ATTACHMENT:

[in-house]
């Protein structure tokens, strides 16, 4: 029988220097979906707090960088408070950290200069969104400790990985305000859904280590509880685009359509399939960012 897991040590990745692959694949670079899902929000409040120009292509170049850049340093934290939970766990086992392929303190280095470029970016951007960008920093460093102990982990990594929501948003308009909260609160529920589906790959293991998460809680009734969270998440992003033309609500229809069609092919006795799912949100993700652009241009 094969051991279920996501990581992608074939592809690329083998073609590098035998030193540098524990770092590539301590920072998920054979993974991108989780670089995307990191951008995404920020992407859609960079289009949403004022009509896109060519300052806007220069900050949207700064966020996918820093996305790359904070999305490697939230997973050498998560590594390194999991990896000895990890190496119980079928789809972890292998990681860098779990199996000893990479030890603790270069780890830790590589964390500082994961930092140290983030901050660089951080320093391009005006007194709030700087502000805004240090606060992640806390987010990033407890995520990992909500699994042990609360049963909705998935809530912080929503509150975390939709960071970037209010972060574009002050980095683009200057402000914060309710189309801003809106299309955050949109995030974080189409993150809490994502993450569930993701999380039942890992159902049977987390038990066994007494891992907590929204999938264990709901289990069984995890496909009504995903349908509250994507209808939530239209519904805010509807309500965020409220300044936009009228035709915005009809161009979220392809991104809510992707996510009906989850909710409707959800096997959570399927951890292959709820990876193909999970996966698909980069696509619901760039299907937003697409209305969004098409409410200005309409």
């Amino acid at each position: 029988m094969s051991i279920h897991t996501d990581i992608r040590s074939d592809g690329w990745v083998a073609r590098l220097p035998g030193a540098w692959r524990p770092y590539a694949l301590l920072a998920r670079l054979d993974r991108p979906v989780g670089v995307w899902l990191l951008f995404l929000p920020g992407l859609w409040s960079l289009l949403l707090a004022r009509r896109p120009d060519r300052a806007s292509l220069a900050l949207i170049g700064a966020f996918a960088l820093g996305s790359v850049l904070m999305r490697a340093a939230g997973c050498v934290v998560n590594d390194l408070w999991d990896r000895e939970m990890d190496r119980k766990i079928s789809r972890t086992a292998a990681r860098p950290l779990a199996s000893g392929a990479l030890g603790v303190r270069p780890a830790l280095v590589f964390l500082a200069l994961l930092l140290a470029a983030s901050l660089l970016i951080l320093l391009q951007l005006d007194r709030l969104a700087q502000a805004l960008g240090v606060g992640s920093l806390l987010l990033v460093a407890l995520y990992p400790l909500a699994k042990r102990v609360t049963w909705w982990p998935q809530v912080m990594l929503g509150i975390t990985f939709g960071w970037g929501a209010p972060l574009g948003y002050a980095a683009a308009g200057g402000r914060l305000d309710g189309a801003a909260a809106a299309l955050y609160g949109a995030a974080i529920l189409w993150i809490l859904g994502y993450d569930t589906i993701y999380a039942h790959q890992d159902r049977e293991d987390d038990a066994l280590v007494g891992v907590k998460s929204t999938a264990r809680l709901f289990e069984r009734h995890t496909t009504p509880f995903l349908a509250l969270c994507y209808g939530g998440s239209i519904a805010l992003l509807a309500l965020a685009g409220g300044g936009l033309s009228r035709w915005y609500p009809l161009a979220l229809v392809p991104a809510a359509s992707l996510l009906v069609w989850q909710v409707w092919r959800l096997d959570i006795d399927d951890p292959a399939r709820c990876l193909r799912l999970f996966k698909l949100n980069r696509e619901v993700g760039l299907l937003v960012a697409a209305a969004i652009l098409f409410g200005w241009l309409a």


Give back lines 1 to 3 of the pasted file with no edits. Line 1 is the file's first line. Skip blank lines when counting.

[in-house]
């Protein structure tokens, strides 16, 4: 029988220097979906707090960088408070950290200069969104400790990985305000859904280590509880685009359509399939960012 897991040590990745692959694949670079899902929000409040120009292509170049850049340093934290939970766990086992392929303190280095470029970016951007960008920093460093102990982990990594929501948003308009909260609160529920589906790959293991998460809680009734969270998440992003033309609500229809069609092919006795799912949100993700652009241009 094969051991279920996501990581992608074939592809690329083998073609590098035998030193540098524990770092590539301590920072998920054979993974991108989780670089995307990191951008995404920020992407859609960079289009949403004022009509896109060519300052806007220069900050949207700064966020996918820093996305790359904070999305490697939230997973050498998560590594390194999991990896000895990890190496119980079928789809972890292998990681860098779990199996000893990479030890603790270069780890830790590589964390500082994961930092140290983030901050660089951080320093391009005006007194709030700087502000805004240090606060992640806390987010990033407890995520990992909500699994042990609360049963909705998935809530912080929503509150975390939709960071970037209010972060574009002050980095683009200057402000914060309710189309801003809106299309955050949109995030974080189409993150809490994502993450569930993701999380039942890992159902049977987390038990066994007494891992907590929204999938264990709901289990069984995890496909009504995903349908509250994507209808939530239209519904805010509807309500965020409220300044936009009228035709915005009809161009979220392809991104809510992707996510009906989850909710409707959800096997959570399927951890292959709820990876193909999970996966698909980069696509619901760039299907937003697409209305969004098409409410200005309409």
């Amino acid at each position: 029988m094969s051991i279920h897991t996501d990581i992608r040590s074939d592809g690329w990745v083998a073609r590098l220097p035998g030193a540098w692959r524990p770092y590539a694949l301590l920072a998920r670079l054979d993974r991108p979906v989780g670089v995307w899902l990191l951008f995404l929000p920020g992407l859609w409040s960079l289009l949403l707090a004022r009509r896109p120009d060519r300052a806007s292509l220069a900050l949207i170049g700064a966020f996918a960088l820093g996305s790359v850049l904070m999305r490697a340093a939230g997973c050498v934290v998560n590594d390194l408070w999991d990896r000895e939970m990890d190496r119980k766990i079928s789809r972890t086992a292998a990681r860098p950290l779990a199996s000893g392929a990479l030890g603790v303190r270069p780890a830790l280095v590589f964390l500082a200069l994961l930092l140290a470029a983030s901050l660089l970016i951080l320093l391009q951007l005006d007194r709030l969104a700087q502000a805004l960008g240090v606060g992640s920093l806390l987010l990033v460093a407890l995520y990992p400790l909500a699994k042990r102990v609360t049963w909705w982990p998935q809530v912080m990594l929503g509150i975390t990985f939709g960071w970037g929501a209010p972060l574009g948003y002050a980095a683009a308009g200057g402000r914060l305000d309710g189309a801003a909260a809106a299309l955050y609160g949109a995030a974080i529920l189409w993150i809490l859904g994502y993450d569930t589906i993701y999380a039942h790959q890992d159902r049977e293991d987390d038990a066994l280590v007494g891992v907590k998460s929204t999938a264990r809680l709901f289990e069984r009734h995890t496909t009504p509880f995903l349908a509250l969270c994507y209808g939530g998440s239209i519904a805010l992003l509807a309500l965020a685009g409220g300044g936009l033309s009228r035709w915005y609500p009809l161009a979220l229809v392809p991104a809510a359509s992707l996510l009906v069609w989850q909710v409707w092919r959800l096997d959570i006795d399927d951890p292959a399939r709820c990876l193909r799912l999970f996966k698909l949100n980069r696509e619901v993700g760039l299907l937003v960012a697409a209305a969004i652009l098409f409410g200005w241009l309409a």